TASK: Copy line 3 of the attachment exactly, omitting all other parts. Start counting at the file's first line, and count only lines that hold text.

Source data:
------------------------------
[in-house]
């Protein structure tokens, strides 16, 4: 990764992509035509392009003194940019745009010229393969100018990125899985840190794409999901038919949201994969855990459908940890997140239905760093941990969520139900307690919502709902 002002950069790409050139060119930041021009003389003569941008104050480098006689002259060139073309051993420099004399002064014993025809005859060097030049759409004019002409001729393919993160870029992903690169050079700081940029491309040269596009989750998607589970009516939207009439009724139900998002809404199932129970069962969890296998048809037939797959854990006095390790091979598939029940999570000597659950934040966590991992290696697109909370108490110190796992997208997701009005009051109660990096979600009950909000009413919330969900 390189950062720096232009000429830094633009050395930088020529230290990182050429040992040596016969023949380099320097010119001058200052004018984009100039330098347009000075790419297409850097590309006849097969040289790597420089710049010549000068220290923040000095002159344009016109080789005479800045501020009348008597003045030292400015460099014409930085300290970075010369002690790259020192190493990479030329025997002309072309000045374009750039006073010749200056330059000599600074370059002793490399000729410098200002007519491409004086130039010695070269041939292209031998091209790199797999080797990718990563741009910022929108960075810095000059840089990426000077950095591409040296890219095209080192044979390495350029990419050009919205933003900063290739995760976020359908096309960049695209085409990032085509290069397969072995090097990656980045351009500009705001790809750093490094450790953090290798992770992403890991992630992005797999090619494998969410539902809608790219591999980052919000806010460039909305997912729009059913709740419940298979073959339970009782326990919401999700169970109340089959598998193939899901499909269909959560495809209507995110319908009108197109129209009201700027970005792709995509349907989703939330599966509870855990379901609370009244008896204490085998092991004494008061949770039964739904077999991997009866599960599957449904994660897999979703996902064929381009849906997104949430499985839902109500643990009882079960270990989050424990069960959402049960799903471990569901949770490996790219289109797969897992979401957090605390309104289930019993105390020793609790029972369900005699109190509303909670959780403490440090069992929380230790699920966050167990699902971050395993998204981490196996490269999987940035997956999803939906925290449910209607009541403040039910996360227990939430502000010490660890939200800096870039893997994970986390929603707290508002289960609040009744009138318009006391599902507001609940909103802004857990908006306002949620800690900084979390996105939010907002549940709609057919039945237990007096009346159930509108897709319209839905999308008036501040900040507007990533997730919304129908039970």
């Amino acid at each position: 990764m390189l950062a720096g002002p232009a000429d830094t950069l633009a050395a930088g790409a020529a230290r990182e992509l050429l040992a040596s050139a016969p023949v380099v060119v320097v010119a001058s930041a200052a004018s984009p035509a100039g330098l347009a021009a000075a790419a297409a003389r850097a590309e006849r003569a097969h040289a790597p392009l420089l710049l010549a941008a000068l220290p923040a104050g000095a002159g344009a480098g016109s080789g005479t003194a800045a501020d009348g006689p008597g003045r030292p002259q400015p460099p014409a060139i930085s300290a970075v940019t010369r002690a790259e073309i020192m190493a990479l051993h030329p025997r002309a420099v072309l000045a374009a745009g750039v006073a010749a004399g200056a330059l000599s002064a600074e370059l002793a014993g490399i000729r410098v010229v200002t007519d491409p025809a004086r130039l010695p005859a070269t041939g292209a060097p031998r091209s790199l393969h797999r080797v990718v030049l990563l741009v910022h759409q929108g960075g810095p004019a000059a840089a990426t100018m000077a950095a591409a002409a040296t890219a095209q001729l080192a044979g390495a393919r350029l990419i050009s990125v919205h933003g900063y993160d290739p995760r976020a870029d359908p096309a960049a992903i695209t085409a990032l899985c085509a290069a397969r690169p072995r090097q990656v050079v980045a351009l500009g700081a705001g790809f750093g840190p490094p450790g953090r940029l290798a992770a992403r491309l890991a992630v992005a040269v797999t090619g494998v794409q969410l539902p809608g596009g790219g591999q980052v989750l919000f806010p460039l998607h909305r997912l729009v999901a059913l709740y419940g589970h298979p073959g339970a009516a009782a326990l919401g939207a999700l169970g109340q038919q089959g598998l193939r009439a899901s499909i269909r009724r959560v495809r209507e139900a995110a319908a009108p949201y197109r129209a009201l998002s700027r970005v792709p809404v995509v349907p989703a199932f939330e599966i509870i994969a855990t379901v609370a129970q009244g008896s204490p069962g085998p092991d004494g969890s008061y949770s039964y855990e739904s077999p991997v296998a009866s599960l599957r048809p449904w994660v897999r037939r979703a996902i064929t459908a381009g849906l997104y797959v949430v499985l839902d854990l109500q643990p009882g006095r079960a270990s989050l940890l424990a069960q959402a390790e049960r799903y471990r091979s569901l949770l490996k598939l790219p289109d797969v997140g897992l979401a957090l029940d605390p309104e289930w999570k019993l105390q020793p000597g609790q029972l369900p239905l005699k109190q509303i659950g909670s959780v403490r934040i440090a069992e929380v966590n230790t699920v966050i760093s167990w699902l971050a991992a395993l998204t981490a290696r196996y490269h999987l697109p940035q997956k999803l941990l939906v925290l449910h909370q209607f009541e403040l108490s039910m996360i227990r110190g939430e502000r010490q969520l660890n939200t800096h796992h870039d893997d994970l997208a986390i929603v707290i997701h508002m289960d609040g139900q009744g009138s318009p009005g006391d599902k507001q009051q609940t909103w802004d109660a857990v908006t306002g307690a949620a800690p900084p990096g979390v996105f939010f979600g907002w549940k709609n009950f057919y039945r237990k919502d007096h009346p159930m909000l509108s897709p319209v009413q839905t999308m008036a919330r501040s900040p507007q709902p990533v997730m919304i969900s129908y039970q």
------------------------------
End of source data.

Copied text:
């Amino acid at each position: 990764m390189l950062a720096g002002p232009a000429d830094t950069l633009a050395a930088g790409a020529a230290r990182e992509l050429l040992a040596s050139a016969p023949v380099v060119v320097v010119a001058s930041a200052a004018s984009p035509a100039g330098l347009a021009a000075a790419a297409a003389r850097a590309e006849r003569a097969h040289a790597p392009l420089l710049l010549a941008a000068l220290p923040a104050g000095a002159g344009a480098g016109s080789g005479t003194a800045a501020d009348g006689p008597g003045r030292p002259q400015p460099p014409a060139i930085s300290a970075v940019t010369r002690a790259e073309i020192m190493a990479l051993h030329p025997r002309a420099v072309l000045a374009a745009g750039v006073a010749a004399g200056a330059l000599s002064a600074e370059l002793a014993g490399i000729r410098v010229v200002t007519d491409p025809a004086r130039l010695p005859a070269t041939g292209a060097p031998r091209s790199l393969h797999r080797v990718v030049l990563l741009v910022h759409q929108g960075g810095p004019a000059a840089a990426t100018m000077a950095a591409a002409a040296t890219a095209q001729l080192a044979g390495a393919r350029l990419i050009s990125v919205h933003g900063y993160d290739p995760r976020a870029d359908p096309a960049a992903i695209t085409a990032l899985c085509a290069a397969r690169p072995r090097q990656v050079v980045a351009l500009g700081a705001g790809f750093g840190p490094p450790g953090r940029l290798a992770a992403r491309l890991a992630v992005a040269v797999t090619g494998v794409q969410l539902p809608g596009g790219g591999q980052v989750l919000f806010p460039l998607h909305r997912l729009v999901a059913l709740y419940g589970h298979p073959g339970a009516a009782a326990l919401g939207a999700l169970g109340q038919q089959g598998l193939r009439a899901s499909i269909r009724r959560v495809r209507e139900a995110a319908a009108p949201y197109r129209a009201l998002s700027r970005v792709p809404v995509v349907p989703a199932f939330e599966i509870i994969a855990t379901v609370a129970q009244g008896s204490p069962g085998p092991d004494g969890s008061y949770s039964y855990e739904s077999p991997v296998a009866s599960l599957r048809p449904w994660v897999r037939r979703a996902i064929t459908a381009g849906l997104y797959v949430v499985l839902d854990l109500q643990p009882g006095r079960a270990s989050l940890l424990a069960q959402a390790e049960r799903y471990r091979s569901l949770l490996k598939l790219p289109d797969v997140g897992l979401a957090l029940d605390p309104e289930w999570k019993l105390q020793p000597g609790q029972l369900p239905l005699k109190q509303i659950g909670s959780v403490r934040i440090a069992e929380v966590n230790t699920v966050i760093s167990w699902l971050a991992a395993l998204t981490a290696r196996y490269h999987l697109p940035q997956k999803l941990l939906v925290l449910h909370q209607f009541e403040l108490s039910m996360i227990r110190g939430e502000r010490q969520l660890n939200t800096h796992h870039d893997d994970l997208a986390i929603v707290i997701h508002m289960d609040g139900q009744g009138s318009p009005g006391d599902k507001q009051q609940t909103w802004d109660a857990v908006t306002g307690a949620a800690p900084p990096g979390v996105f939010f979600g907002w549940k709609n009950f057919y039945r237990k919502d007096h009346p159930m909000l509108s897709p319209v009413q839905t999308m008036a919330r501040s900040p507007q709902p990533v997730m919304i969900s129908y039970q």